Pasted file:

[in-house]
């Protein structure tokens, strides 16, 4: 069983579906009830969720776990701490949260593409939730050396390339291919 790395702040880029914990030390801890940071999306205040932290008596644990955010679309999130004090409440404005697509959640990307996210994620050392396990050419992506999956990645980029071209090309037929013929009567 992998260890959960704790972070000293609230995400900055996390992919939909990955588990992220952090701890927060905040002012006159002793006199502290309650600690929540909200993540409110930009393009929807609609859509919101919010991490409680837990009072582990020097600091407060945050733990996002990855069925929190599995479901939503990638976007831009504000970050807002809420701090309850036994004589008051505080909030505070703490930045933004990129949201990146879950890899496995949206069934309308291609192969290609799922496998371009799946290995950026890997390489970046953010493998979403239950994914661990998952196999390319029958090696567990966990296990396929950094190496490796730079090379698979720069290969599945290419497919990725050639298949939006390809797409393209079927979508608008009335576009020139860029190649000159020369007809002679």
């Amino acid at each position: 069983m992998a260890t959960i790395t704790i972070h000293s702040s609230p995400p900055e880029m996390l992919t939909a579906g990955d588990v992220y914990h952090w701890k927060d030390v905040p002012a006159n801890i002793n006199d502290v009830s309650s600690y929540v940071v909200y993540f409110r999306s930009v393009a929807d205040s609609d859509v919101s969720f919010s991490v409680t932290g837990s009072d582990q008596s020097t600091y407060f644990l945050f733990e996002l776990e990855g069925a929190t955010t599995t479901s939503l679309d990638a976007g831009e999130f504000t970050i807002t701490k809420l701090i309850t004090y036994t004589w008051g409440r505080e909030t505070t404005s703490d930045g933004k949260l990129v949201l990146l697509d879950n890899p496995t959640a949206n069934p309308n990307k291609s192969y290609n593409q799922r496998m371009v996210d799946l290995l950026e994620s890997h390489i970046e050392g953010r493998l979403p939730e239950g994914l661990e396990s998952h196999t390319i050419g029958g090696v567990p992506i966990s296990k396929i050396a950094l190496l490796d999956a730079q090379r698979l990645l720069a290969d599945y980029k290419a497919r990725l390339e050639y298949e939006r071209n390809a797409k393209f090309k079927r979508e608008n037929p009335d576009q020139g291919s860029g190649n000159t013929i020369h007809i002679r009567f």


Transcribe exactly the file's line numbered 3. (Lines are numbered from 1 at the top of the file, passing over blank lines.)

């Amino acid at each position: 069983m992998a260890t959960i790395t704790i972070h000293s702040s609230p995400p900055e880029m996390l992919t939909a579906g990955d588990v992220y914990h952090w701890k927060d030390v905040p002012a006159n801890i002793n006199d502290v009830s309650s600690y929540v940071v909200y993540f409110r999306s930009v393009a929807d205040s609609d859509v919101s969720f919010s991490v409680t932290g837990s009072d582990q008596s020097t600091y407060f644990l945050f733990e996002l776990e990855g069925a929190t955010t599995t479901s939503l679309d990638a976007g831009e999130f504000t970050i807002t701490k809420l701090i309850t004090y036994t004589w008051g409440r505080e909030t505070t404005s703490d930045g933004k949260l990129v949201l990146l697509d879950n890899p496995t959640a949206n069934p309308n990307k291609s192969y290609n593409q799922r496998m371009v996210d799946l290995l950026e994620s890997h390489i970046e050392g953010r493998l979403p939730e239950g994914l661990e396990s998952h196999t390319i050419g029958g090696v567990p992506i966990s296990k396929i050396a950094l190496l490796d999956a730079q090379r698979l990645l720069a290969d599945y980029k290419a497919r990725l390339e050639y298949e939006r071209n390809a797409k393209f090309k079927r979508e608008n037929p009335d576009q020139g291919s860029g190649n000159t013929i020369h007809i002679r009567f």